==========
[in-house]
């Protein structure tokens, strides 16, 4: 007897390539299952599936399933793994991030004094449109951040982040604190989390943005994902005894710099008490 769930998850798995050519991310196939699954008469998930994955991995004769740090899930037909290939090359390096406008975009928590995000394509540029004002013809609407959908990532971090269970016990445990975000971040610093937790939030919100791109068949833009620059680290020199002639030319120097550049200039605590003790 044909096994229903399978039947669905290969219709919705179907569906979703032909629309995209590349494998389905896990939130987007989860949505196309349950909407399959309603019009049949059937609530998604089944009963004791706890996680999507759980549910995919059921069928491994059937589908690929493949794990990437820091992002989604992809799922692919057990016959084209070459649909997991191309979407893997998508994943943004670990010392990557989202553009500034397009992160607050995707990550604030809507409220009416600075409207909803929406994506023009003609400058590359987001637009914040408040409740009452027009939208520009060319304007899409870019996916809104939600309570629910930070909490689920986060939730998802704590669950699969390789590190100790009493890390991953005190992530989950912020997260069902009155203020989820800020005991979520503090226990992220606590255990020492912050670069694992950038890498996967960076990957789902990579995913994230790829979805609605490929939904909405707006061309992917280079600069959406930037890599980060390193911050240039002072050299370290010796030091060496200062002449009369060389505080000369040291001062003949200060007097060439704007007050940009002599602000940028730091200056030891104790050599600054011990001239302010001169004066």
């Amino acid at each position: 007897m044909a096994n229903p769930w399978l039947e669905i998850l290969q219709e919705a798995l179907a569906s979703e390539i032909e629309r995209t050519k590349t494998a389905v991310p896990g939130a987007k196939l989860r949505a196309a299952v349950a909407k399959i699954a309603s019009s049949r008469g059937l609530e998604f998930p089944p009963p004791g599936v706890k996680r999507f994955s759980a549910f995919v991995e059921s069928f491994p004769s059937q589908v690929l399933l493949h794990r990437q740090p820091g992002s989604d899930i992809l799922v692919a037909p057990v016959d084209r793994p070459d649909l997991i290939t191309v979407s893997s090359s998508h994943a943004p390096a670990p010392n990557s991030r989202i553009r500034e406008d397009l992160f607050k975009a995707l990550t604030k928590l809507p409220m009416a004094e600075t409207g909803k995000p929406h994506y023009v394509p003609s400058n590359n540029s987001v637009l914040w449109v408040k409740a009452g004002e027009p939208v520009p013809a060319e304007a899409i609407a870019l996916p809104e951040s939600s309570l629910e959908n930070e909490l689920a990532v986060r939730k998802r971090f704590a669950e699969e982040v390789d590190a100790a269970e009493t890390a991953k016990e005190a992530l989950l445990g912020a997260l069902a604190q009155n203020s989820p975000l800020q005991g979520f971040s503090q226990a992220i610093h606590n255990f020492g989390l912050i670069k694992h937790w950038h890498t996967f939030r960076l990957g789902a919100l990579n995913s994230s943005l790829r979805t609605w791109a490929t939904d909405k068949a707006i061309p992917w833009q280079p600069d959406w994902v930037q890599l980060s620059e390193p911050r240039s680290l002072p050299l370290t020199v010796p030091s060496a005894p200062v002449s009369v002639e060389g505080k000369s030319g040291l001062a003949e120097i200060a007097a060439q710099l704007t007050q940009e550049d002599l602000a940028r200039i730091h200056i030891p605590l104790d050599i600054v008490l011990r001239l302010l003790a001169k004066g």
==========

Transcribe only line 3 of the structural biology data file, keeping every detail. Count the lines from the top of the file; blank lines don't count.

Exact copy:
């Amino acid at each position: 007897m044909a096994n229903p769930w399978l039947e669905i998850l290969q219709e919705a798995l179907a569906s979703e390539i032909e629309r995209t050519k590349t494998a389905v991310p896990g939130a987007k196939l989860r949505a196309a299952v349950a909407k399959i699954a309603s019009s049949r008469g059937l609530e998604f998930p089944p009963p004791g599936v706890k996680r999507f994955s759980a549910f995919v991995e059921s069928f491994p004769s059937q589908v690929l399933l493949h794990r990437q740090p820091g992002s989604d899930i992809l799922v692919a037909p057990v016959d084209r793994p070459d649909l997991i290939t191309v979407s893997s090359s998508h994943a943004p390096a670990p010392n990557s991030r989202i553009r500034e406008d397009l992160f607050k975009a995707l990550t604030k928590l809507p409220m009416a004094e600075t409207g909803k995000p929406h994506y023009v394509p003609s400058n590359n540029s987001v637009l914040w449109v408040k409740a009452g004002e027009p939208v520009p013809a060319e304007a899409i609407a870019l996916p809104e951040s939600s309570l629910e959908n930070e909490l689920a990532v986060r939730k998802r971090f704590a669950e699969e982040v390789d590190a100790a269970e009493t890390a991953k016990e005190a992530l989950l445990g912020a997260l069902a604190q009155n203020s989820p975000l800020q005991g979520f971040s503090q226990a992220i610093h606590n255990f020492g989390l912050i670069k694992h937790w950038h890498t996967f939030r960076l990957g789902a919100l990579n995913s994230s943005l790829r979805t609605w791109a490929t939904d909405k068949a707006i061309p992917w833009q280079p600069d959406w994902v930037q890599l980060s620059e390193p911050r240039s680290l002072p050299l370290t020199v010796p030091s060496a005894p200062v002449s009369v002639e060389g505080k000369s030319g040291l001062a003949e120097i200060a007097a060439q710099l704007t007050q940009e550049d002599l602000a940028r200039i730091h200056i030891p605590l104790d050599i600054v008490l011990r001239l302010l003790a001169k004066g």